Defending the Commander Social Contract

Author: Patrick Hunter (Page 1 of 3)

Make the Banned List Great Again!

There seems to be some controversy about the EDH banned list. Should they ban more cards? Should they take cards off the list? Should it even exist?

Don’t worry, y’all. I got this.

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Flashback – A School Bus Filled With Cats, And Twenty-Two Other Things About Planechase – Mr. P

Editor’s Note: This piece was originally published on June 2, 2012. We’re flashing back to some of our best from the past several years every Friday, because what’s old is new again, and because none of us could be expected to produce anything meaningful today because politics and stuff. I can’t quite tell why I think the agony of wanting to like Planechase feels really appropriate on Purge Day, I mean inauguration day, but it does. Enjoy and never make your group play PlanchaseEDH.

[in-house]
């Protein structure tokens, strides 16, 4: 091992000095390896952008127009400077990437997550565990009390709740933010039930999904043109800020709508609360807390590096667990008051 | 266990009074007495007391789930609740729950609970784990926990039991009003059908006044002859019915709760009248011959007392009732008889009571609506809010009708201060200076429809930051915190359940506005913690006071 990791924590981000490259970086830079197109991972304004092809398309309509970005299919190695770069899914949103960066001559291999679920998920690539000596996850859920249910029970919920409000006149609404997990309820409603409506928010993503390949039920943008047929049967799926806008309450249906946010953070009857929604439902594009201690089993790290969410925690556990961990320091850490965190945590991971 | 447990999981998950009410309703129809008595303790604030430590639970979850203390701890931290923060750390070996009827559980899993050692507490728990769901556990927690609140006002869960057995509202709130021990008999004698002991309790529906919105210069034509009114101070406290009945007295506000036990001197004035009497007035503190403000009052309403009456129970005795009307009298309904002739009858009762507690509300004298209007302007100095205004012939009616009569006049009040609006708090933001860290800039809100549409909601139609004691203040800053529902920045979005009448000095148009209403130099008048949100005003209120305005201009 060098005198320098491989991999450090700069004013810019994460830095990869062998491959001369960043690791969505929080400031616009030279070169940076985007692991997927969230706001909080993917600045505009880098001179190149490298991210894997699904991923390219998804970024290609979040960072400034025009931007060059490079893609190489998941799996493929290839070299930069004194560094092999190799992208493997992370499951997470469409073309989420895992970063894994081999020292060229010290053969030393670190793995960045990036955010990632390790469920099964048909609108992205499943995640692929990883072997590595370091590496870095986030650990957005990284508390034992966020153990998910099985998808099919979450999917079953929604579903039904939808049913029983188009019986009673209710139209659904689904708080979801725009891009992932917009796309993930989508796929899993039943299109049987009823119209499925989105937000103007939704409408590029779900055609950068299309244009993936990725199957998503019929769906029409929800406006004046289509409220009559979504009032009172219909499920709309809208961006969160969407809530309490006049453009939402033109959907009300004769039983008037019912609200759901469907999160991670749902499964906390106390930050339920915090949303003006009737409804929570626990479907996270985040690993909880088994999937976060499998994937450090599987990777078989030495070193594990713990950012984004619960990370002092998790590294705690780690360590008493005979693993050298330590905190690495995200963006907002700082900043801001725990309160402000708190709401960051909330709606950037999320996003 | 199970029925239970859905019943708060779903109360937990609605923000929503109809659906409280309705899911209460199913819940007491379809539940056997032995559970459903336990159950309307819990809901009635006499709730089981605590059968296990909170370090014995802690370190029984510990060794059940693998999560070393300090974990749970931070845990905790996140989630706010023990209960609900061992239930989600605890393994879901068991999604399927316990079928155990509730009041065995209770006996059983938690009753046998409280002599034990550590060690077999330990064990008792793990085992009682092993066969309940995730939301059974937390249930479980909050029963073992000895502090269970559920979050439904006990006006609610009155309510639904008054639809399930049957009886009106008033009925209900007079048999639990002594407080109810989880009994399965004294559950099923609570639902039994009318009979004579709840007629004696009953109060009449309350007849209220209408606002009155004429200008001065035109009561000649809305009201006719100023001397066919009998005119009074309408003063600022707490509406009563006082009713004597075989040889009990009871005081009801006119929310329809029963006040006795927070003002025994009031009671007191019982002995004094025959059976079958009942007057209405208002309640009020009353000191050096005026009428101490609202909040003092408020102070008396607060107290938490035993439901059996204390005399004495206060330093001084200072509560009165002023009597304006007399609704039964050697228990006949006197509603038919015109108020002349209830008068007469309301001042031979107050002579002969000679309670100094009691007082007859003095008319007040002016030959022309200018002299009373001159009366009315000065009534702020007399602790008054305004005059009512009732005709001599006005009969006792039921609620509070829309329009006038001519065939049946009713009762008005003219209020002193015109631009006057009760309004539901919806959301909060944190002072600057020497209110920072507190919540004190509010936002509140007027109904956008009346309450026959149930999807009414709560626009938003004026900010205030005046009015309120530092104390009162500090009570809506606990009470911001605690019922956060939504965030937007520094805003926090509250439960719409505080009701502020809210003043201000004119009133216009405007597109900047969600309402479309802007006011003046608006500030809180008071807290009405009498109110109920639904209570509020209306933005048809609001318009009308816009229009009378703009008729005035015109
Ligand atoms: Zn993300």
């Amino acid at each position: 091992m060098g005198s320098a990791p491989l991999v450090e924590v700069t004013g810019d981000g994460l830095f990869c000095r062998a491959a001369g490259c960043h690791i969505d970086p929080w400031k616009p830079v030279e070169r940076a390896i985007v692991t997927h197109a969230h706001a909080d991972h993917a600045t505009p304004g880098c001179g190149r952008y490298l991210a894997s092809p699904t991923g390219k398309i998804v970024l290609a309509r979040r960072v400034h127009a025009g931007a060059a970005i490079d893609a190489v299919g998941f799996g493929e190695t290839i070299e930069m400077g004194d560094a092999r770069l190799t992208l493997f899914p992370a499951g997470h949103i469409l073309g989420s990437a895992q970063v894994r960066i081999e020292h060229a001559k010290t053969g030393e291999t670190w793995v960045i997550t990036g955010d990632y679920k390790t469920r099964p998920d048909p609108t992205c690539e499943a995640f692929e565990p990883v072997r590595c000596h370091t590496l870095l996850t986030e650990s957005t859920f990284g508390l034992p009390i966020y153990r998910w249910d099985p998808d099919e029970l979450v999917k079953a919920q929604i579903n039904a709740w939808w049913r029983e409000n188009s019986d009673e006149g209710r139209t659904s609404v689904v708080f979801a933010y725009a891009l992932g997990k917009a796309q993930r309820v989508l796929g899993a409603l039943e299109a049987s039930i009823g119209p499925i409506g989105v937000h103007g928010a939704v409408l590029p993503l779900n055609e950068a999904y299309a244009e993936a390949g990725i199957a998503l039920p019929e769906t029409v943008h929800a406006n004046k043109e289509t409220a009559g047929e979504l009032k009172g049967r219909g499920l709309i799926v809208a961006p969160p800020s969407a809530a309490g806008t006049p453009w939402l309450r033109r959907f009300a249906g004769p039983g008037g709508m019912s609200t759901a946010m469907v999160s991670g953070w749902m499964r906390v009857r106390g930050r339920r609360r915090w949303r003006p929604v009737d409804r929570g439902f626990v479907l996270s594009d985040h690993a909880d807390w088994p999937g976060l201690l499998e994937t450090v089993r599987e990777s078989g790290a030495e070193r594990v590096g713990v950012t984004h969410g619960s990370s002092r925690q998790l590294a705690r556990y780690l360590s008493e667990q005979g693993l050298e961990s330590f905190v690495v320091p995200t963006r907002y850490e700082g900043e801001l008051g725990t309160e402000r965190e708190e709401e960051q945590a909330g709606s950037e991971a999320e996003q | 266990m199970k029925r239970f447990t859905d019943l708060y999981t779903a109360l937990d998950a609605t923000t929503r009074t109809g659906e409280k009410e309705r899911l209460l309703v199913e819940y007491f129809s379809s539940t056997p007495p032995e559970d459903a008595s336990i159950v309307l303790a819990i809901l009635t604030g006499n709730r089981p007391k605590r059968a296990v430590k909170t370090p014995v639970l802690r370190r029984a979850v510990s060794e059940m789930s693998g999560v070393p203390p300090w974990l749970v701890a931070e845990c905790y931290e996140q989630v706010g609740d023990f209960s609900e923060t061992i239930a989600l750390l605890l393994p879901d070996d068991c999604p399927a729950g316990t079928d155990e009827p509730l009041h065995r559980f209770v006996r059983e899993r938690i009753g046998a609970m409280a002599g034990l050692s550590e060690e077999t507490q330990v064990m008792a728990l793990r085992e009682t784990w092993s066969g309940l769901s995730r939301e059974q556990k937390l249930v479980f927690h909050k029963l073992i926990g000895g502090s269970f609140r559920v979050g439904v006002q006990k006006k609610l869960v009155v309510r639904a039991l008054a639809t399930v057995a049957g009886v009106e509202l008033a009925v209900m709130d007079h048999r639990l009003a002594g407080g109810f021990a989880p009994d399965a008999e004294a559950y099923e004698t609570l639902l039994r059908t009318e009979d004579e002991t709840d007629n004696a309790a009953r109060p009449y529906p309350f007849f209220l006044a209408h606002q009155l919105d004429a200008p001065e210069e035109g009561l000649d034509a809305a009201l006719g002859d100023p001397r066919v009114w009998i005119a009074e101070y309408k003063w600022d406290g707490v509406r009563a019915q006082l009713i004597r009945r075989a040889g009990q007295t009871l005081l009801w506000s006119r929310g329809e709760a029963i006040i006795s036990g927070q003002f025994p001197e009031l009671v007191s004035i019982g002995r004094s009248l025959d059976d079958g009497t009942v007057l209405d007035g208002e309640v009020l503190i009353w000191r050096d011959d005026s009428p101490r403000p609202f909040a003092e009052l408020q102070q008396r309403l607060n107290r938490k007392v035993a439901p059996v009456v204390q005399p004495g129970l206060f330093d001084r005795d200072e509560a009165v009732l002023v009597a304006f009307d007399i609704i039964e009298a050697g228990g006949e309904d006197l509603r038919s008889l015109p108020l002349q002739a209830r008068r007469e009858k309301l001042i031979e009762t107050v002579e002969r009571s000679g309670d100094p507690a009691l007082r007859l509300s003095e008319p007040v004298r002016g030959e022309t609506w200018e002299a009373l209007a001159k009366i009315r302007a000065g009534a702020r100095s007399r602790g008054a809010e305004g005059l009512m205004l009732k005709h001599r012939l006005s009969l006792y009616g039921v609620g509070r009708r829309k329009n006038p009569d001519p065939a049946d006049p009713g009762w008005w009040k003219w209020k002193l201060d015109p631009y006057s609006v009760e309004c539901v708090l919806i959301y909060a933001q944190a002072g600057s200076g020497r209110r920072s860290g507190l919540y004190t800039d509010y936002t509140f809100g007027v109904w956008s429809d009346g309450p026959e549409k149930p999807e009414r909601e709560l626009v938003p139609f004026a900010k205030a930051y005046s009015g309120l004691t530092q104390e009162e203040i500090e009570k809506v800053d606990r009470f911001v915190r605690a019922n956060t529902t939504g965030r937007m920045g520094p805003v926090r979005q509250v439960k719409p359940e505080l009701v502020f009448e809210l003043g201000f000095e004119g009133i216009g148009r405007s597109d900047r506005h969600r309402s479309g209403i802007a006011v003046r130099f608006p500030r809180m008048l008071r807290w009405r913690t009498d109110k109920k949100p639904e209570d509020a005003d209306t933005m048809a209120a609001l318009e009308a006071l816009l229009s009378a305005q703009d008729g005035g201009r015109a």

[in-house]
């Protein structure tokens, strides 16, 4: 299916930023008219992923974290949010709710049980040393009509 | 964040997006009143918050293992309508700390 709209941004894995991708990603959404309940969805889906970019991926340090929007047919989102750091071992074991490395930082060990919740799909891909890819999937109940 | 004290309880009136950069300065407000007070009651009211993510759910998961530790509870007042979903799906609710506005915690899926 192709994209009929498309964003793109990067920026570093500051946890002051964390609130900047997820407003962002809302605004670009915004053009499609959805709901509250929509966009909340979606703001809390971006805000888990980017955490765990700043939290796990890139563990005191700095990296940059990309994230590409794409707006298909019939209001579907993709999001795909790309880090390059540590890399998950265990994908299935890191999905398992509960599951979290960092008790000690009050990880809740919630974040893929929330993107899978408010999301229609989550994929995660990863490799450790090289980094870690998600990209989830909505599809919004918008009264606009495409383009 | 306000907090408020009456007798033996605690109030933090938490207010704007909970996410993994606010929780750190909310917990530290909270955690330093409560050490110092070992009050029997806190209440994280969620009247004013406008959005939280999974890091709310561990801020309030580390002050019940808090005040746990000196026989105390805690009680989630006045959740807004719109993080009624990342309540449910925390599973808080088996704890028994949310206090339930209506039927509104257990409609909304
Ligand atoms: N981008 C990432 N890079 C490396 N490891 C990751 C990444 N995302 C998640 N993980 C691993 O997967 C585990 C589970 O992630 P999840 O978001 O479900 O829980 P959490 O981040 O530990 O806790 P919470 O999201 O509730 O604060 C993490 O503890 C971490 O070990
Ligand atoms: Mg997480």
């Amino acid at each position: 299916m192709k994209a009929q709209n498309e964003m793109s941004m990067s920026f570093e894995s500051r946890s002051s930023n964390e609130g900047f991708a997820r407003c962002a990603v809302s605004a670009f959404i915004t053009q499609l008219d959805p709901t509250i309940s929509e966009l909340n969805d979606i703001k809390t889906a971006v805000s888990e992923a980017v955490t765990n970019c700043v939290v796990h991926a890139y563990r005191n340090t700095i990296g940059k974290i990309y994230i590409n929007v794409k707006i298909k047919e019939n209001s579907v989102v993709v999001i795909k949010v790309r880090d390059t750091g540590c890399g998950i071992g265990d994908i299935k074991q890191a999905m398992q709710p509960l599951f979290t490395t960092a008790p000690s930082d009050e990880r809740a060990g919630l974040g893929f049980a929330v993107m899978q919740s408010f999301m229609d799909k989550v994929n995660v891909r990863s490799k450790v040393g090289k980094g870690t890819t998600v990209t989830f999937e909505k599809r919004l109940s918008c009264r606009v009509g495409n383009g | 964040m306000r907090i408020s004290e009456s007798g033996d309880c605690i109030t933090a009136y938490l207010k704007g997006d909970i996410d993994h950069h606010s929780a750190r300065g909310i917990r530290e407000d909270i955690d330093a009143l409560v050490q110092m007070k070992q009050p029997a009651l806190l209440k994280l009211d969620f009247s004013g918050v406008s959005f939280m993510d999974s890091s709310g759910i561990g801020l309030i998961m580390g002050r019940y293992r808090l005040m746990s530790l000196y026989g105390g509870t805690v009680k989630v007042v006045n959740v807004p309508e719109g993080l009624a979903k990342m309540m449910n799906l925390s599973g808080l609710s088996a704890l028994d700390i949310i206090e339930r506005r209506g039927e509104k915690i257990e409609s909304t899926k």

So it was Saturday.  I went to the Planechase release event, which I organized at my local game store because I knew that Planechase was coming out, and I knew there was a promo card, and I know that no one would do anything, so I talked my guy into calling his distributor to get the promo card, because I knew that Wizards wasn’t going to promote this since they’ve only got like three more weeks of promoting Avacyn Restored before M13 comes out, and I knew that was a silly idea, but I don’t work for them, right?

This article is not starting well.  Let’s try a different approach.